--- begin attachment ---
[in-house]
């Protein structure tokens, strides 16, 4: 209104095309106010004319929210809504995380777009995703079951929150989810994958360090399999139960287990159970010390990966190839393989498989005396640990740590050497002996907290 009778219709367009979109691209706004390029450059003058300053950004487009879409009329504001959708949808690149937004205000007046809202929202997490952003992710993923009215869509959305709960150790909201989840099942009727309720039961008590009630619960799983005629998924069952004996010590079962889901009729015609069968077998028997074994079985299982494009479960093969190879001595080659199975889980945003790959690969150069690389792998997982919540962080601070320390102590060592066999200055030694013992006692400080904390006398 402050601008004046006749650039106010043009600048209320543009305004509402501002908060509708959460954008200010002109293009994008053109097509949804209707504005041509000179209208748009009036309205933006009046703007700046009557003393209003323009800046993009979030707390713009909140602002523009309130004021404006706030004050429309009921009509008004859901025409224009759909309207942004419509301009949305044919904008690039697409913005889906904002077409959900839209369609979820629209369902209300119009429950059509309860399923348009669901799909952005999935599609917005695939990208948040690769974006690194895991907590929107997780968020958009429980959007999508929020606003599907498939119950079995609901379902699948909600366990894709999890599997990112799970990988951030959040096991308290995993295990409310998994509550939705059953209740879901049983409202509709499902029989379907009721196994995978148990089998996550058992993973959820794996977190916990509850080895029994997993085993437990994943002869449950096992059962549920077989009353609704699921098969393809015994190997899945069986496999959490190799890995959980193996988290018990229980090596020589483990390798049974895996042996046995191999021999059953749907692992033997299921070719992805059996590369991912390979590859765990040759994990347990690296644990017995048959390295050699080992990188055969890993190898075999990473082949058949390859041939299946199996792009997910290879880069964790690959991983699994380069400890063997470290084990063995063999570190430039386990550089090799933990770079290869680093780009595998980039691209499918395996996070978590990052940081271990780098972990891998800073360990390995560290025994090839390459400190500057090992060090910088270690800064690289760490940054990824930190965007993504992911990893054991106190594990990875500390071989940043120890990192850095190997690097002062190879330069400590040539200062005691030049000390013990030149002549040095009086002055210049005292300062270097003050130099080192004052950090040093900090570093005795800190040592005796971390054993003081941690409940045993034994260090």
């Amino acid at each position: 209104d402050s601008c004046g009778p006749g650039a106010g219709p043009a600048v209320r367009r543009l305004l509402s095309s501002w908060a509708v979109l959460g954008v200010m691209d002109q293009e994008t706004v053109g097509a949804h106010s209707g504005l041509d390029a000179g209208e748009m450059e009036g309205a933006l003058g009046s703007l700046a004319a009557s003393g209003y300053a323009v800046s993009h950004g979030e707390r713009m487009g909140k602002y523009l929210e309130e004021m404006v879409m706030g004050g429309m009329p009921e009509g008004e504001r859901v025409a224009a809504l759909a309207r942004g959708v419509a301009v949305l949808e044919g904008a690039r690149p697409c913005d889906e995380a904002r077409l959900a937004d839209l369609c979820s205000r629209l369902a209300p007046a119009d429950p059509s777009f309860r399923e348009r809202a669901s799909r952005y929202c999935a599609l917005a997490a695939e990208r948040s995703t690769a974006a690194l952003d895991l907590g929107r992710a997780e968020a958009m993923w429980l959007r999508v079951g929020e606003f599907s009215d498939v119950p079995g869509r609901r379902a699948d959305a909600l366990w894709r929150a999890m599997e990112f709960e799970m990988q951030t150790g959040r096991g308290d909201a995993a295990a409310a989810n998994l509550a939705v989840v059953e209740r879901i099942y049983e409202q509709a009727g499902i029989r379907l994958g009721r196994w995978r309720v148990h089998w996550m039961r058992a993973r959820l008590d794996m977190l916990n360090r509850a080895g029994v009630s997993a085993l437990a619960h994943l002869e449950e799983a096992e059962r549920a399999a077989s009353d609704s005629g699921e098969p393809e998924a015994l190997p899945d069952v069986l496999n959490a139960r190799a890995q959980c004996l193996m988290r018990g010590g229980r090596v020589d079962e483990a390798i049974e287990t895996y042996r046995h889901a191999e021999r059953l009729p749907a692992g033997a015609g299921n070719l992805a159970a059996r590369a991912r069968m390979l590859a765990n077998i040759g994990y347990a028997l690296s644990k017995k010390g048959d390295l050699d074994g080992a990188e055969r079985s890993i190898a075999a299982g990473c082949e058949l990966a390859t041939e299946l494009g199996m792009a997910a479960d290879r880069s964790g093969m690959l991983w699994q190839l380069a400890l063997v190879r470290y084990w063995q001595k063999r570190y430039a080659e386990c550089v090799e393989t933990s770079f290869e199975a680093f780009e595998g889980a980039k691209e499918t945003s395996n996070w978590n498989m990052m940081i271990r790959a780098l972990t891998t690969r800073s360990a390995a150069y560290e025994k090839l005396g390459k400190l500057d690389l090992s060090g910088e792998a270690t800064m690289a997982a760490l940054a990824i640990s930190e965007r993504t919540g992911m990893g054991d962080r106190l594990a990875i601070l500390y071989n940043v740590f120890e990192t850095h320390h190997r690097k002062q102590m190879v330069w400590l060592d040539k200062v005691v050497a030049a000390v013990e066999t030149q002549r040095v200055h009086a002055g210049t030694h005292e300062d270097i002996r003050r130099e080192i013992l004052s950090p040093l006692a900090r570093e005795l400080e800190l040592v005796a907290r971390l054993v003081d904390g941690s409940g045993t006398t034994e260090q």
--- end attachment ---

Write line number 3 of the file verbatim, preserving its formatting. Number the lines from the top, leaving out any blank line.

């Amino acid at each position: 209104d402050s601008c004046g009778p006749g650039a106010g219709p043009a600048v209320r367009r543009l305004l509402s095309s501002w908060a509708v979109l959460g954008v200010m691209d002109q293009e994008t706004v053109g097509a949804h106010s209707g504005l041509d390029a000179g209208e748009m450059e009036g309205a933006l003058g009046s703007l700046a004319a009557s003393g209003y300053a323009v800046s993009h950004g979030e707390r713009m487009g909140k602002y523009l929210e309130e004021m404006v879409m706030g004050g429309m009329p009921e009509g008004e504001r859901v025409a224009a809504l759909a309207r942004g959708v419509a301009v949305l949808e044919g904008a690039r690149p697409c913005d889906e995380a904002r077409l959900a937004d839209l369609c979820s205000r629209l369902a209300p007046a119009d429950p059509s777009f309860r399923e348009r809202a669901s799909r952005y929202c999935a599609l917005a997490a695939e990208r948040s995703t690769a974006a690194l952003d895991l907590g929107r992710a997780e968020a958009m993923w429980l959007r999508v079951g929020e606003f599907s009215d498939v119950p079995g869509r609901r379902a699948d959305a909600l366990w894709r929150a999890m599997e990112f709960e799970m990988q951030t150790g959040r096991g308290d909201a995993a295990a409310a989810n998994l509550a939705v989840v059953e209740r879901i099942y049983e409202q509709a009727g499902i029989r379907l994958g009721r196994w995978r309720v148990h089998w996550m039961r058992a993973r959820l008590d794996m977190l916990n360090r509850a080895g029994v009630s997993a085993l437990a619960h994943l002869e449950e799983a096992e059962r549920a399999a077989s009353d609704s005629g699921e098969p393809e998924a015994l190997p899945d069952v069986l496999n959490a139960r190799a890995q959980c004996l193996m988290r018990g010590g229980r090596v020589d079962e483990a390798i049974e287990t895996y042996r046995h889901a191999e021999r059953l009729p749907a692992g033997a015609g299921n070719l992805a159970a059996r590369a991912r069968m390979l590859a765990n077998i040759g994990y347990a028997l690296s644990k017995k010390g048959d390295l050699d074994g080992a990188e055969r079985s890993i190898a075999a299982g990473c082949e058949l990966a390859t041939e299946l494009g199996m792009a997910a479960d290879r880069s964790g093969m690959l991983w699994q190839l380069a400890l063997v190879r470290y084990w063995q001595k063999r570190y430039a080659e386990c550089v090799e393989t933990s770079f290869e199975a680093f780009e595998g889980a980039k691209e499918t945003s395996n996070w978590n498989m990052m940081i271990r790959a780098l972990t891998t690969r800073s360990a390995a150069y560290e025994k090839l005396g390459k400190l500057d690389l090992s060090g910088e792998a270690t800064m690289a997982a760490l940054a990824i640990s930190e965007r993504t919540g992911m990893g054991d962080r106190l594990a990875i601070l500390y071989n940043v740590f120890e990192t850095h320390h190997r690097k002062q102590m190879v330069w400590l060592d040539k200062v005691v050497a030049a000390v013990e066999t030149q002549r040095v200055h009086a002055g210049t030694h005292e300062d270097i002996r003050r130099e080192i013992l004052s950090p040093l006692a900090r570093e005795l400080e800190l040592v005796a907290r971390l054993v003081d904390g941690s409940g045993t006398t034994e260090q």